Make sure to feed Molly with kitten food. This will provide her with the extra nutrition and energy she needs while pregnant, and then nursing her babies. She will also need quiet, and warmth.

I don't have any experience with the birth process, but wanted to wish you lots of luck for the upcoming weeks! I hope you really enjoy itbig grin
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Priscilla- Purr-S-Ley

All hail the- Queen
 
 
Purred: Wed Jul 2, '08 1:00pm PST 
Just please make sure you get Molly and her kitten neuetred before you adopt them out, thjey can get fixed as young as 8 weeks just fine. Ask around about low-cost and free neutering services so that no matter what Molly or her kittens will never have to be pregnant on the streets again!
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Molly

Mommy of Four
 
 
Purred: Wed Jul 2, '08 4:34pm PST 
Ty both for your replies

Molly and her kittens will be fixed prior to adoption as the rescue that I contacted said they will be in charge of that as well as the adoption process.

I think she is approx 7 weeks pregnant based on when I first seen her on the street in heat. She has a round belly already but sure hope she has no problems giving birth. The vet is coming to pick up Mia my 6 month old JRT tomorrow as she is getting fixed and he said he will take a look at Molly to give her a look over and see how far he thinks she may be along.

I am trying to do my best with her but I have not had a cat in my home in 10 years let alone a pregnant cat, lol. Like I said I am only doing this because I could not stand seeing Molly abandoned like she was ,like A piece of garbage.

Ty all for your help you all re to kind
Love Tina and Molly
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Gin

1156551
 
 
Purred: Fri Oct 1, '10 7:39pm PST 
Wow this post is old I know, but I am trying to find research on how to be a good foster home. my 3 cats are 2 and 1 years old they are spayed and neutred and I came aware of the cat population by watching a documentary.

so I am trying to find my way of helping and I believe fostering would be my best way of helping. I have contacted some rescue groups and I am waiting for a reply to be a foster home.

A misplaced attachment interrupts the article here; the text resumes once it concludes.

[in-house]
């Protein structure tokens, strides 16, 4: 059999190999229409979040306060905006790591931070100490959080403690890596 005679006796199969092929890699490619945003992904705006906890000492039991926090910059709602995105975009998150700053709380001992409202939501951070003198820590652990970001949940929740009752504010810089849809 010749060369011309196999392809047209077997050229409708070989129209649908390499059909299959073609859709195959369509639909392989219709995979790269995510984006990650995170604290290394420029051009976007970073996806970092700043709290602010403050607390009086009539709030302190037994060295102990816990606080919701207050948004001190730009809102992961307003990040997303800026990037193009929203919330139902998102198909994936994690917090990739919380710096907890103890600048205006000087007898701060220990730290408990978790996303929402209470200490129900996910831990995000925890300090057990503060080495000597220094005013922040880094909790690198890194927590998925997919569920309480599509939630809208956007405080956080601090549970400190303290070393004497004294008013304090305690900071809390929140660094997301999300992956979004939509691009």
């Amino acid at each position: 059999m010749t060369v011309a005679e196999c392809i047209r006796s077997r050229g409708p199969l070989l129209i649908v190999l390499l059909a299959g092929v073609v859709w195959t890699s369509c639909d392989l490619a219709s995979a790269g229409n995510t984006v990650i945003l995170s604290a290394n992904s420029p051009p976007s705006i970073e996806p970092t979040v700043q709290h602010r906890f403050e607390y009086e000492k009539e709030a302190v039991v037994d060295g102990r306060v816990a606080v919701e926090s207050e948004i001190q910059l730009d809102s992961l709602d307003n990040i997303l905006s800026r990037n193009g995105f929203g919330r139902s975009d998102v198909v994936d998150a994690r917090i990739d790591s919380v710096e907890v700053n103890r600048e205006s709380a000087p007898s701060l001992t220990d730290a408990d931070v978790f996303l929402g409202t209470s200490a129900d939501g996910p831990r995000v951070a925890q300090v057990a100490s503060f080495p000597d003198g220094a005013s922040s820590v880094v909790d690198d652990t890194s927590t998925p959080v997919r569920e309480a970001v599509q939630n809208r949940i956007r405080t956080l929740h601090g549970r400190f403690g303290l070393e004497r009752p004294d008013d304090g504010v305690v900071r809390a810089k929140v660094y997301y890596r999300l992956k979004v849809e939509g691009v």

I haven't experienced a pregnant birth but from experiencing my 3 cats they love height and warm places.

but I want to know how Molly is doing since this was from 2008.
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BK

Ambassador at- the Kitty U.N.
 
 
Purred: Sat Oct 2, '10 10:36am PST 
Hi Gin - welcome to the wonderful world of fostering! I came into it the same way you did - I saw Oprah's show on puppy mills and decided it was time to help in some way. My schedule doesn't allow for dogs so I walked into a local kitty rescue group and volunteered. I think the most difficult part for you will be how your cats handle the fosters. I ended up adopting two of my fosters (big surprise, huh?) but I'm fortunate in that they have no problems with other kitties coming in and out. They're pretty welcoming and get along with just about everyone.

The most important thing I can recommend is patience. There's always an adjustment period and some cats are harder than others. Keep a wide variety of food on hand because getting them to eat in the first day or two can be difficult. Keep some chicken in the freezer and some baby food in the cabinet for the hardest cases. Let them hide and come around at their own pace. It can be really difficult, but I can also say it's the most rewarding thing I've ever done. Good luck and feel free to post or pawmail with any questions!